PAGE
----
I thank John Tuttle, Scott Reeder, KJ Johnson and Liz Hobart for the tour (photo bottom left).
Tuesday, March 19 was Agriculture Legislative Day in Springfield. As the Minority Spokesman on the Senate Agriculture Committee I was invited to speak to the agricultural organizations gathered for this 49th annual event (photo below).
What legislators do in Springfield and D.C. has great potential for help or harm when it comes to Illinois Agriculture. I recalled my father’s uncle’s dairy farm negatively impacted by government regulations so much so, that he eliminated his herd and converted the farm to producing maple sugar. Agriculture is interwoven into American history and our lives. I remember picking strawberries with my wife and girls a few years ago. We got caught in the middle of a downpour, the only family out there in the field, but we had a great time and it’s a memory I’ll never forget.
Our 34th President, Dwight D. Eisenhower once said, “The proper role of government, however, is that of partner with the farmer — never his master. By every possible means we must develop and promote that partnership — to the end that agriculture may continue to be a sound, enduring foundation for our economy and that farm living may be a profitable and satisfying experience.”
This is the kind of wisdom and principles to be considered when deciding the fate of legislation that comes before the Senate Agriculture Committee.
Prairie Ridge H.S.
I met with two teachers from Prairie Ridge High School in Crystal Lake who were part of the Fit Kids exhibit at the Capitol March 20 (photo right). Thanks to Michelle Loding (on my left) and Kristin McGowen (on my right) for being part of this important event bringing students and teachers from all over Illinois to Springfield. Fit Kids highlights the importance of physical education as part of the school curriculum.
As an active high school student myself, and the son of a phys-ed teacher, it was great to see these enthusiastic students.
High School Grads Going Out-of-State
More Illinois high school graduates are choosing to go to college outside of Illinois. According to 2017 figures recently compiled by the Illinois State Board of Education, “the number of college-bound public high school graduates who enrolled in a four-year institution, nearly half, or 48.4 percent, out-migrated.”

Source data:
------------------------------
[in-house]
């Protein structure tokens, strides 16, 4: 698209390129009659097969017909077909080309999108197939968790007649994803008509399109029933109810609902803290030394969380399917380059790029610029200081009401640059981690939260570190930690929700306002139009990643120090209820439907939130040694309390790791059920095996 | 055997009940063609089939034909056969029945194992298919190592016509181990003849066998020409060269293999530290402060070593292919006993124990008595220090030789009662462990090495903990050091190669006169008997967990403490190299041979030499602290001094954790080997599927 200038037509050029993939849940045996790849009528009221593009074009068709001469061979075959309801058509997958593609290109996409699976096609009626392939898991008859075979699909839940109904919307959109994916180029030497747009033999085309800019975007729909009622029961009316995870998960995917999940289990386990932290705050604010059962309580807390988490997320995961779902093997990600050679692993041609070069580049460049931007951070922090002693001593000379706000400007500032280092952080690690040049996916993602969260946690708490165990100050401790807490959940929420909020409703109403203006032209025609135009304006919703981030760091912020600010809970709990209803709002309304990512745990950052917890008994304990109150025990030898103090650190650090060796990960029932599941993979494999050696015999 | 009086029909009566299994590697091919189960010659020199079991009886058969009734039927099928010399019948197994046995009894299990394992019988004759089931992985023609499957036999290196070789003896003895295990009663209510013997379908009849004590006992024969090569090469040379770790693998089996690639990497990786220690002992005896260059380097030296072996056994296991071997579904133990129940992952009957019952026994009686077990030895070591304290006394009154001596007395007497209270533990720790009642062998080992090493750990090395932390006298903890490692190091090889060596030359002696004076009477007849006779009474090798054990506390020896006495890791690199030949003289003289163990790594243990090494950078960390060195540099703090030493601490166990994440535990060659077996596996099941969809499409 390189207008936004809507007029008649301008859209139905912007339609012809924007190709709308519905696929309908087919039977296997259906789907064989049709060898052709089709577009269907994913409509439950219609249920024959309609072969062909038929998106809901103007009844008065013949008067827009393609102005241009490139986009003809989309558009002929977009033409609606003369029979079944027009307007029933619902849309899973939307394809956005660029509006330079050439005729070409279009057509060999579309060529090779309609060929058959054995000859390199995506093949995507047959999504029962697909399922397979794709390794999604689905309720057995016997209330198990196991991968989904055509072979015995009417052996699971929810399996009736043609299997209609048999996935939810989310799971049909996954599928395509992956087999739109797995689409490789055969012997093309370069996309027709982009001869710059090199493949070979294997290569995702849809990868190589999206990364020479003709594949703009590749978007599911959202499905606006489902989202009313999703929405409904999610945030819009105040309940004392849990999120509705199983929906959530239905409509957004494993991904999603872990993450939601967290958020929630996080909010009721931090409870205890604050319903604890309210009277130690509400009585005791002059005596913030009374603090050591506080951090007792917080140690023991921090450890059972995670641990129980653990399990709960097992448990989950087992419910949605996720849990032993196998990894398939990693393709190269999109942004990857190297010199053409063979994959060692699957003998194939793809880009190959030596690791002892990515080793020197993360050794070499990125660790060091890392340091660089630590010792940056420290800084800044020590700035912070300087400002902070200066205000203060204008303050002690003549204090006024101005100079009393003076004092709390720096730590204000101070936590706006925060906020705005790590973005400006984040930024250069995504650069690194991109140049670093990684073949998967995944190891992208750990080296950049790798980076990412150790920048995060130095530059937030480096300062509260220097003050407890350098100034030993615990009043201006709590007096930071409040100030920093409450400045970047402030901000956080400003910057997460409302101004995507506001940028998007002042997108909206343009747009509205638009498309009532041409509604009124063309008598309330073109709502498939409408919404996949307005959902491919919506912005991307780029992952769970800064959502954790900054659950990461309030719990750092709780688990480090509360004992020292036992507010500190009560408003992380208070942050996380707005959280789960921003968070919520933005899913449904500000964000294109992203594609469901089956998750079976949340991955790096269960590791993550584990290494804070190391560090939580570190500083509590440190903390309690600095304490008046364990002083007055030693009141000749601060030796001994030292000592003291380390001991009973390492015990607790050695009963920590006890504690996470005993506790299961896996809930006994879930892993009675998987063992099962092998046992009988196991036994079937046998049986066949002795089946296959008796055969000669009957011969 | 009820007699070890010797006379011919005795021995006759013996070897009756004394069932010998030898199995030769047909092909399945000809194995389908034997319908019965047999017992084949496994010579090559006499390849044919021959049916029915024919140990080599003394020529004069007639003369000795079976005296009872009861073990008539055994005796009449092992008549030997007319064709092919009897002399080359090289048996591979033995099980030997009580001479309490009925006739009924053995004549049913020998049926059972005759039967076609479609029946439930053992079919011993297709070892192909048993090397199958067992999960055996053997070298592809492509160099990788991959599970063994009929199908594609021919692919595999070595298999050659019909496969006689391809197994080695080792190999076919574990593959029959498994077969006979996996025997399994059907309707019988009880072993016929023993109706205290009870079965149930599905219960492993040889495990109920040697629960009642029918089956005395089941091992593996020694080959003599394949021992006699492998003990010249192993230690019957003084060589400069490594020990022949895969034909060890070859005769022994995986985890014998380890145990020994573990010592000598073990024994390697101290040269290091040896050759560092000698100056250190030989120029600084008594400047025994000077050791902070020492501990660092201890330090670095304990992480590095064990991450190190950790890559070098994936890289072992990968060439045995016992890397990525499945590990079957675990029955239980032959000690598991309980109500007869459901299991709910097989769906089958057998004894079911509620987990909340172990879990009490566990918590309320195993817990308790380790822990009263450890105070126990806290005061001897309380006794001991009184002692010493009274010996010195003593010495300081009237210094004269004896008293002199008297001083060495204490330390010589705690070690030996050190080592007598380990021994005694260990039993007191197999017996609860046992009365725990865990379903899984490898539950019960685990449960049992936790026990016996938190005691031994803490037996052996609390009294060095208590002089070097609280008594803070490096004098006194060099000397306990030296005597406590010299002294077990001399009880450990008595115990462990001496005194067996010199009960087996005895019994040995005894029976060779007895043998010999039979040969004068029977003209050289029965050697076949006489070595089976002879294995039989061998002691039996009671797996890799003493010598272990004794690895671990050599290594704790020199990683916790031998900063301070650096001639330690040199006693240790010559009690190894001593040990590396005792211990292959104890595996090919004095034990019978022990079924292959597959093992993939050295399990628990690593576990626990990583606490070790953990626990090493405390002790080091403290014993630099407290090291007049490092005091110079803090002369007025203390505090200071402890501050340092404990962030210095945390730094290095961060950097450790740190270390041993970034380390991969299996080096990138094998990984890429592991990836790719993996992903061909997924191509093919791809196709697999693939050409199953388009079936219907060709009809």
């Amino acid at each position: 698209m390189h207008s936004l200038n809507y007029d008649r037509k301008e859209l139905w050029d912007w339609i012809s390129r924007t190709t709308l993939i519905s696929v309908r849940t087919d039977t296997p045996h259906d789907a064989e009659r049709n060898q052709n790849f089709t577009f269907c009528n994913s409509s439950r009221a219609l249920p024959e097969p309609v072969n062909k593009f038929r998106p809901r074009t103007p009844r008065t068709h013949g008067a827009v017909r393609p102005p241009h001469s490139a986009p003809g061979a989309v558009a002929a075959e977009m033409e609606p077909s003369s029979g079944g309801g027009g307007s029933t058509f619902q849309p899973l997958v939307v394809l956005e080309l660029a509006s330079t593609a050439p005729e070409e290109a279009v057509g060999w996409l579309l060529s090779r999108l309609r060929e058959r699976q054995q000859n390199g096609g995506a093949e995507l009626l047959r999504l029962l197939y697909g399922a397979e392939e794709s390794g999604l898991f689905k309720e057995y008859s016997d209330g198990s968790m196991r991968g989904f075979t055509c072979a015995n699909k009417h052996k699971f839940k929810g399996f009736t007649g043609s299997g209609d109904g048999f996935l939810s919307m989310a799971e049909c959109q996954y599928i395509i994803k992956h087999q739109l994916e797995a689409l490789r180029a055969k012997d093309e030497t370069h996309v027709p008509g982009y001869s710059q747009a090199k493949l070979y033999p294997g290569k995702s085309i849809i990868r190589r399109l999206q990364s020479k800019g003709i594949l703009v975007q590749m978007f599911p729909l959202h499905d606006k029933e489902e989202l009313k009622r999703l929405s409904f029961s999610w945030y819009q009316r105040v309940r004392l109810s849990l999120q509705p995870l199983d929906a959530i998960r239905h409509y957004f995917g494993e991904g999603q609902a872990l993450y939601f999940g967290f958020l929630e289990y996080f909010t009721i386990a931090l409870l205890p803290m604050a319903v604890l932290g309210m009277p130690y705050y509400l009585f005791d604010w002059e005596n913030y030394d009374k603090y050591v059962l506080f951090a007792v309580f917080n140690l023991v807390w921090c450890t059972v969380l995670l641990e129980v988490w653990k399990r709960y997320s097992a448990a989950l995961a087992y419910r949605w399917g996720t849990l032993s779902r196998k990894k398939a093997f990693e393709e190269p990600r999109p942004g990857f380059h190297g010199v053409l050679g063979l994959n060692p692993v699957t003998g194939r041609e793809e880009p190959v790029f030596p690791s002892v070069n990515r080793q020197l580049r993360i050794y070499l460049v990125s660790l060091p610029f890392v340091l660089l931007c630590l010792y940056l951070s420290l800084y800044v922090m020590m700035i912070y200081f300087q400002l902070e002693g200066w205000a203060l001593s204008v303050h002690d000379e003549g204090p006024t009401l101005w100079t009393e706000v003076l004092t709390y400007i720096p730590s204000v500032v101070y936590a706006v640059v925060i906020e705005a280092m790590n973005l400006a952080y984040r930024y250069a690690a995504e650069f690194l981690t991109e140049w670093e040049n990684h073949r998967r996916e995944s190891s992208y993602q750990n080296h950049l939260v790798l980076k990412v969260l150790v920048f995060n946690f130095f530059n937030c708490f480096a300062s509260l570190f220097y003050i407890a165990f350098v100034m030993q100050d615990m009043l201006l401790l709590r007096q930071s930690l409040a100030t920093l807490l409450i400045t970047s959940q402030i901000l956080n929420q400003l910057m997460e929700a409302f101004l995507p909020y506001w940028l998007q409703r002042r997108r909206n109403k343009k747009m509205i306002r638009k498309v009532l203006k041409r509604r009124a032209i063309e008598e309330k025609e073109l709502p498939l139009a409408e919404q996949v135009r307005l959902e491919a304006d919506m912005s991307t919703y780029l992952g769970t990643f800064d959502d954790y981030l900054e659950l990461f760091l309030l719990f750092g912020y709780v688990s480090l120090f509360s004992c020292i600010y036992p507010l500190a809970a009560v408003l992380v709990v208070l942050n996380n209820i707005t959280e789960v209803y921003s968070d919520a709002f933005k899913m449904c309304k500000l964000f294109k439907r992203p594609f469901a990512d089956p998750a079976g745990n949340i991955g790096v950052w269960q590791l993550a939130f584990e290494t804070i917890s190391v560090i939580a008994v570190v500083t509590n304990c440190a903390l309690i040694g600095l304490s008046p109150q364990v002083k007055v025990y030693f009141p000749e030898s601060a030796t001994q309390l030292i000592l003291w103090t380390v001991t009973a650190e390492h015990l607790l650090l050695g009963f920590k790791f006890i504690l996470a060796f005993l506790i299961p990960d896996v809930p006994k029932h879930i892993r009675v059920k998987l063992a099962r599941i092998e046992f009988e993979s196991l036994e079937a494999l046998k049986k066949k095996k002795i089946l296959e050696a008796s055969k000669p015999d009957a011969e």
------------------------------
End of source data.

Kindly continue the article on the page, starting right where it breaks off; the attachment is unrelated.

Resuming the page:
IBHE interim executive director, Nyle Robinson said, “The outmigration trend continues to increase, and that means we’re not only losing students to out-of-state colleges and universities, we’re likely losing them to other states for good. We want to educate our state’s students and see them flourish in jobs here in the Land of Lincoln.”
The Board attributes the 2015-2017 budget impasse with motivating the out-of-state enrollment increase (3.7 percent), although the IBHE indicates there was an increase (1.2 percent) in high school seniors attending four-year institutions in the years prior to the budget impasse.
Wanted: State Troopers
The Illinois State Police (ISP) are accepting applications for its next Cadet Class. Cadet Class 130 is tentatively scheduled to begin in October 2019. ISP has 21 patrol districts across the state. The deadline for a completed application and required documentation is May 31. More details are available at the Illinois State Police Merit Board website at www.illinoistrooper.com.
Keep In Touch/Stay Informed
There are several ways to keep in touch with me. You can call my district or Capitol offices: 815/455-6330 or 217/782-8000 and you can email me at firstname.lastname@example.org.
My legislative website at www.senatorwilcox.com is a great tool to find out what’s happening at the Capitol. You can sign up for my free newsletter, read our Founding Documents, connect to state government agencies and resources, find college scholarship information and there’s an extensive list of sites veterans can use to connect to employment, education, service records and more.